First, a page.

Harley-Davidson spokeswoman Patricia Sweeney said the unions’ decision to pull out of the agreement won’t change the company’s approach to dealing with workplace issues.

“We will continue to work very closely with (the unions) to resolve issues, to address challenges, and to make improvements that are really important in helping move the business forward. And just as importantly we remain committed to working with the international union leadership as well,” Sweeney said.

In May, Harley-Davidson upset the unions when it announced plans to operate a motorcycle assembly plant in thailand.

The company said the plant, scheduled to open in 2018, wouldn’t result in any U.S. job losses and that it would assemble bikes from components produced at U.S. facilities.

However, union officials argued it would take work from the United States and that it was one of multiple steps the company had taken to weaken its unionized workforce.

“Building motorcycles abroad is a slap in the face to every one of our members. We find it appalling that the company continues to dismantle what we built up for all these years,” Martinez said.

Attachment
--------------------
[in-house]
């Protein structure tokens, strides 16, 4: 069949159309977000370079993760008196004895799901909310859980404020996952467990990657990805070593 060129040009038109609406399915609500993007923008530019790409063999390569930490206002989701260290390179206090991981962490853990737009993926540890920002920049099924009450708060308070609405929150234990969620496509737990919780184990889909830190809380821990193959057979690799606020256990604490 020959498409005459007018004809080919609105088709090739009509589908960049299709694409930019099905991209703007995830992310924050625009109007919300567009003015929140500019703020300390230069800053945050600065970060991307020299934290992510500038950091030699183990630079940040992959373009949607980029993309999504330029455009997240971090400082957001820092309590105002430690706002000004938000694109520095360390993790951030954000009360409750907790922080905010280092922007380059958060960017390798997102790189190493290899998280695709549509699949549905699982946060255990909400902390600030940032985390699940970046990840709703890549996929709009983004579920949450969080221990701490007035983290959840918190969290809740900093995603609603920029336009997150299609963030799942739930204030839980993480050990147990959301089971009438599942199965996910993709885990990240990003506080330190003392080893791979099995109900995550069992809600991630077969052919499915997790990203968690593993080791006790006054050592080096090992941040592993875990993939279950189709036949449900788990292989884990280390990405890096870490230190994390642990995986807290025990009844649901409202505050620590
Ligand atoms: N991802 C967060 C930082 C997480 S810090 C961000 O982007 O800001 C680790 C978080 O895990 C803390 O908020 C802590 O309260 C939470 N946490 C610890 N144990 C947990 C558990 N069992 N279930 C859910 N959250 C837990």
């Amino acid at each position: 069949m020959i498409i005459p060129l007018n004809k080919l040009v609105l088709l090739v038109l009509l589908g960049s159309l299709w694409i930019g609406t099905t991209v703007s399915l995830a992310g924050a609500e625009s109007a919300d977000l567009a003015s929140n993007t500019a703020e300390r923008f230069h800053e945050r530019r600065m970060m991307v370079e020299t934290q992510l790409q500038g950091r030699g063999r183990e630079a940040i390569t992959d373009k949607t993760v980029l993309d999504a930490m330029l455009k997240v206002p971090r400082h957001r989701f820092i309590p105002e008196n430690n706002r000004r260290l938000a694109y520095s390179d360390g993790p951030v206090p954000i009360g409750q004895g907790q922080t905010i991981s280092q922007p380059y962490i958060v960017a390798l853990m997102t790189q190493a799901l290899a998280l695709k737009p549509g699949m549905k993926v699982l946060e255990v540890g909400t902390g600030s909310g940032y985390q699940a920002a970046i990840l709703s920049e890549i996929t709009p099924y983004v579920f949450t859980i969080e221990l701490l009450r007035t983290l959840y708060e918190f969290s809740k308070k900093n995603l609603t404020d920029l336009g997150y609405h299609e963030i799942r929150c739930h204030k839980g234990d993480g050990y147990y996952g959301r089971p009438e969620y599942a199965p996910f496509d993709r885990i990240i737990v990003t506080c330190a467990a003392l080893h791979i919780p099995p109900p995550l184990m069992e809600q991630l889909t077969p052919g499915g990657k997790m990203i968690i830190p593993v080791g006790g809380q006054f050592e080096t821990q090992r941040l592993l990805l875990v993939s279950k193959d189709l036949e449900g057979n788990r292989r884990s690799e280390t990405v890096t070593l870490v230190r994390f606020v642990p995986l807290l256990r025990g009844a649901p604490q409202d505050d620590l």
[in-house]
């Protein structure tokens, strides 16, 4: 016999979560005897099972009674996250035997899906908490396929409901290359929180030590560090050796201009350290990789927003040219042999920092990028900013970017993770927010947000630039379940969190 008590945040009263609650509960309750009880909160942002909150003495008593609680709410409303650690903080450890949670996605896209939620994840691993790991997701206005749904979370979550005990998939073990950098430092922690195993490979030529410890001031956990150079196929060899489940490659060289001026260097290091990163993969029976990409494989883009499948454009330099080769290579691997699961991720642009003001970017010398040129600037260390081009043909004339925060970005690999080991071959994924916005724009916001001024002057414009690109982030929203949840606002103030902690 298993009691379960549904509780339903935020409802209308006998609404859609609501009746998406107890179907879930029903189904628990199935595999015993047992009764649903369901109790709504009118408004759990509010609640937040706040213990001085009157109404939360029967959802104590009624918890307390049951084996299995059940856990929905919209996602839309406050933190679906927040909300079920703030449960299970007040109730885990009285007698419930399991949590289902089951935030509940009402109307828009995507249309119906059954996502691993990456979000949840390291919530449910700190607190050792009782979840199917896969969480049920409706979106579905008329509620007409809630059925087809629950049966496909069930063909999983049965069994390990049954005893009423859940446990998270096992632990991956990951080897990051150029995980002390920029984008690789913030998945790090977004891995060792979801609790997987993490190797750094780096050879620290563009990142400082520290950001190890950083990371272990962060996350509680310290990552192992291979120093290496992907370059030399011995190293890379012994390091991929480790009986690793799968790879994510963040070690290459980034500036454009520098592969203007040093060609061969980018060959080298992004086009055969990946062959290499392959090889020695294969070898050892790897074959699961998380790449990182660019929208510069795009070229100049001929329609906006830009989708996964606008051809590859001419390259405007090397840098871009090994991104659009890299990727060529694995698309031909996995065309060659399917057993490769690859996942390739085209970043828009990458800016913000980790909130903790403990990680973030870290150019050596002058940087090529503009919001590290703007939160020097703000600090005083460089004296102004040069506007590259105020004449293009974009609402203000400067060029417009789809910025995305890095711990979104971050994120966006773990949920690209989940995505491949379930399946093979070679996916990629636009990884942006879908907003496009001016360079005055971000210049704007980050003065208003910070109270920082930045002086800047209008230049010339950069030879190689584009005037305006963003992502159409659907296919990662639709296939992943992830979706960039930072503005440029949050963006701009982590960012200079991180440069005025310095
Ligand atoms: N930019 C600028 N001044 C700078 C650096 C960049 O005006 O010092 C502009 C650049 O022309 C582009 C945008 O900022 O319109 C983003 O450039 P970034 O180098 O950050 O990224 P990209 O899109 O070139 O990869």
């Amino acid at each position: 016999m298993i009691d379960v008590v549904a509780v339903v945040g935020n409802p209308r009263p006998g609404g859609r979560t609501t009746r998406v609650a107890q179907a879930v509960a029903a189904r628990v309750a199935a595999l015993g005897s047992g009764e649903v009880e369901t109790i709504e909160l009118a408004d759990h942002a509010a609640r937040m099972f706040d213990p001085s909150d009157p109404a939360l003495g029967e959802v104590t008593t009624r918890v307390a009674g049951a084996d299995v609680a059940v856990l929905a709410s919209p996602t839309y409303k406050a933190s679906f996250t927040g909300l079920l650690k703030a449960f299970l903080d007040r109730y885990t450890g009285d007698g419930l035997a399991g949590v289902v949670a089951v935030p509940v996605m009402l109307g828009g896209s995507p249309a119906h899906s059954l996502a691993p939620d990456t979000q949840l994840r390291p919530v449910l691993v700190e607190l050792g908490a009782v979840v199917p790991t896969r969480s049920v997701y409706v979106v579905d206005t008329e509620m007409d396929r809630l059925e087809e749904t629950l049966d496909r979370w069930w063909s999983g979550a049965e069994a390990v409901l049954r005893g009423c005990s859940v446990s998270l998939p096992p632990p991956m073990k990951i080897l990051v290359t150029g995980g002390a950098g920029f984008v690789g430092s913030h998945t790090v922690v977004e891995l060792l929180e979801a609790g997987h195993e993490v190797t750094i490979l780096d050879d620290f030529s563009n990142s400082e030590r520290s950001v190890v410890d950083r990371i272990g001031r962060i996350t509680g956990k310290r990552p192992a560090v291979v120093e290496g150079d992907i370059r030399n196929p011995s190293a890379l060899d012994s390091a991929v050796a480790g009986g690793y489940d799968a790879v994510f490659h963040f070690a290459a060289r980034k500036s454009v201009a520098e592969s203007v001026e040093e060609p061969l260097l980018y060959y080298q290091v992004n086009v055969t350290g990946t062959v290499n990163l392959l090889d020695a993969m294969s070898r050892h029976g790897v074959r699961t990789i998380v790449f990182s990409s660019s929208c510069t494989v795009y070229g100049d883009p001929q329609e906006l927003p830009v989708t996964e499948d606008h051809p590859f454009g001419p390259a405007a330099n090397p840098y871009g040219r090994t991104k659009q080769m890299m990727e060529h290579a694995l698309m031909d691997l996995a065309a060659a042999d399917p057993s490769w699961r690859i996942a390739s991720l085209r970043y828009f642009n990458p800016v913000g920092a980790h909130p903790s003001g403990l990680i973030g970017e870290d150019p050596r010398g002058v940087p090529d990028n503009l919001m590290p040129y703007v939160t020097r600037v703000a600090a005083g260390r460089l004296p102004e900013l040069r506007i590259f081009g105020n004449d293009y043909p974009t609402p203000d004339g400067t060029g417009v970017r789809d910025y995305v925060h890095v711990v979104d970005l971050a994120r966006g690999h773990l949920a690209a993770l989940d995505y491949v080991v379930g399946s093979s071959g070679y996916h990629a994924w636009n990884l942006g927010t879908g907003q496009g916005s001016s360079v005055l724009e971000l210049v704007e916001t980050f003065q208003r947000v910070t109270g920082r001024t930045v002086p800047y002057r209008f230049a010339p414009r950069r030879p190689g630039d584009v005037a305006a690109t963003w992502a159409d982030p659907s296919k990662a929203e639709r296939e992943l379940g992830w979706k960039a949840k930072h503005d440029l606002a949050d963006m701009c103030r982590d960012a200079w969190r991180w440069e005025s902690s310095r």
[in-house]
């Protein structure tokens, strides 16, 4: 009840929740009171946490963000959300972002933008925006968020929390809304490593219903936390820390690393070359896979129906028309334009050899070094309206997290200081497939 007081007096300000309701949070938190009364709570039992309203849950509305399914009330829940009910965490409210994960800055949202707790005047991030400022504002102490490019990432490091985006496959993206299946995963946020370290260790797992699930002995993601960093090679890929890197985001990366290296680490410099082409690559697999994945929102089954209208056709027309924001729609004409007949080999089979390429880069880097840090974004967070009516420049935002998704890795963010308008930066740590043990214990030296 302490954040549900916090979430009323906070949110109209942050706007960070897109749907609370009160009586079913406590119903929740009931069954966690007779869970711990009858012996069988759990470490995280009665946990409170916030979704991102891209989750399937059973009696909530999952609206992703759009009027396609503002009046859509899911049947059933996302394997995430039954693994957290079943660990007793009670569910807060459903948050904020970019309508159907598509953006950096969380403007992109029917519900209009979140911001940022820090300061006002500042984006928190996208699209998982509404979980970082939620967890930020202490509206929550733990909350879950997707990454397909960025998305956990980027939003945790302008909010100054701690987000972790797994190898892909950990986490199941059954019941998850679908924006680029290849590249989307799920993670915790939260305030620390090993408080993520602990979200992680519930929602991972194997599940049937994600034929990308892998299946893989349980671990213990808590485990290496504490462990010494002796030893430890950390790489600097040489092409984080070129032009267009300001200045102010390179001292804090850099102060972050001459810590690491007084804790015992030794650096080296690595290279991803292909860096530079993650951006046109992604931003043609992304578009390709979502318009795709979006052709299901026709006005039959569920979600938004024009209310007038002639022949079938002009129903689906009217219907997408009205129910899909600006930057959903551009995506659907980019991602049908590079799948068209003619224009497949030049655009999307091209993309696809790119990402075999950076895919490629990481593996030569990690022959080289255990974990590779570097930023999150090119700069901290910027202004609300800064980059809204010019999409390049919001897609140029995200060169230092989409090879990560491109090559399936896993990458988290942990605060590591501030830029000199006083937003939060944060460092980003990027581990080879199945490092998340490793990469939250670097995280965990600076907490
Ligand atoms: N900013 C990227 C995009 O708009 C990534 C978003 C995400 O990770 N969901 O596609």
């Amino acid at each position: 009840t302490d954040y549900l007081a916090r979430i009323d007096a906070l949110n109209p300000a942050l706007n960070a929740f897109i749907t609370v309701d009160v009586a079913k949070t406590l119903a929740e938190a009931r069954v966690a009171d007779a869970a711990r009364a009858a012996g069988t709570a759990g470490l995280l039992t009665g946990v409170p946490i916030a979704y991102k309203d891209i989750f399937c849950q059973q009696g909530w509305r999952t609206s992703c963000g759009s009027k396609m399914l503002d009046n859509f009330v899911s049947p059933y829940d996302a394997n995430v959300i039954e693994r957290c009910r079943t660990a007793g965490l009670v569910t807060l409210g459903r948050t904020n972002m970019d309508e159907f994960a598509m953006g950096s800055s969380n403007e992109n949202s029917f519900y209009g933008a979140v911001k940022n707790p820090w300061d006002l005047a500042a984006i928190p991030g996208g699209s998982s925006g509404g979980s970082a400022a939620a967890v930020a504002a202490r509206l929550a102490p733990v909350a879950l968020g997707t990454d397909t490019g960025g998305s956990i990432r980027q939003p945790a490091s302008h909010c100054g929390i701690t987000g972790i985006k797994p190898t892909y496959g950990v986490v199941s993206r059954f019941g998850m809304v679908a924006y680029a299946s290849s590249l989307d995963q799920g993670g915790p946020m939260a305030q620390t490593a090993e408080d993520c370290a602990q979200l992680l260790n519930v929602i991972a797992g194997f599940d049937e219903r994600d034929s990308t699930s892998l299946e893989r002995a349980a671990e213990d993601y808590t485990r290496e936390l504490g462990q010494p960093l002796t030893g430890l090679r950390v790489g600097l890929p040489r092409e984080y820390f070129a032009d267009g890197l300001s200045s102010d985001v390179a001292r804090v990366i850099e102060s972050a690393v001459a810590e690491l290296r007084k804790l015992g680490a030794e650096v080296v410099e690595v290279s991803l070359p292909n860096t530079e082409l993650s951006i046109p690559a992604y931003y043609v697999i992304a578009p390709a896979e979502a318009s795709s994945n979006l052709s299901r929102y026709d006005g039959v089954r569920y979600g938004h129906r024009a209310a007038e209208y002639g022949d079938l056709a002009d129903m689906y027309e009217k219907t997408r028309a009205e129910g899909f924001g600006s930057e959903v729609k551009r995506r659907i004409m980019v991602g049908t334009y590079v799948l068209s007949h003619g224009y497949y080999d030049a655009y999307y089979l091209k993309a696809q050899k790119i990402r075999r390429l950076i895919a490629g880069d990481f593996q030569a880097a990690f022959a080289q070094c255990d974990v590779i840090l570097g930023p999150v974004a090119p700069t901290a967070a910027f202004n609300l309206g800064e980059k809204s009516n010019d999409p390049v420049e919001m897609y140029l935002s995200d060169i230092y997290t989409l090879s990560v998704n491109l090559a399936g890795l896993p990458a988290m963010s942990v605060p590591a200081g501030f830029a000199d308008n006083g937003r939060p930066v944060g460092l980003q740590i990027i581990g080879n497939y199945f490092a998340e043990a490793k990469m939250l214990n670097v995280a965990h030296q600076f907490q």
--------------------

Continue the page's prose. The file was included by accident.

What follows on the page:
The thailand plant is necessary, Sweeney said, as Asia is one of Harley’s fastest-growing markets and the Thailand tariff on motorcycles assembled in the U.S. is about 60%.

The growth overseas comes as the U.S. motorcycle market has been in sharp decline, and analysts say the outlook isn’t very promising.

“We have been working very hard to reverse the declining trend, but we have also had to make difficult adjustments that impact many employees in the U.S.,” Sweeney said about layoffs and furloughs at the plants here.

Union officials cited job losses and the use of seasonal, temporary employees in the motorcycle factories as two of their top concerns.

“When we had 2,000 members in York, Pa., in 2010, and today there are only 600, there’s a problem,” Martinez said.

Temporary furloughs are expected at the plants this fall, including the Menomonee Falls factory that employs about 1,000 production workers. The company also is eliminating about 180 production jobs, with the Menomonee Falls and Kansas City locations expected to be hit the hardest.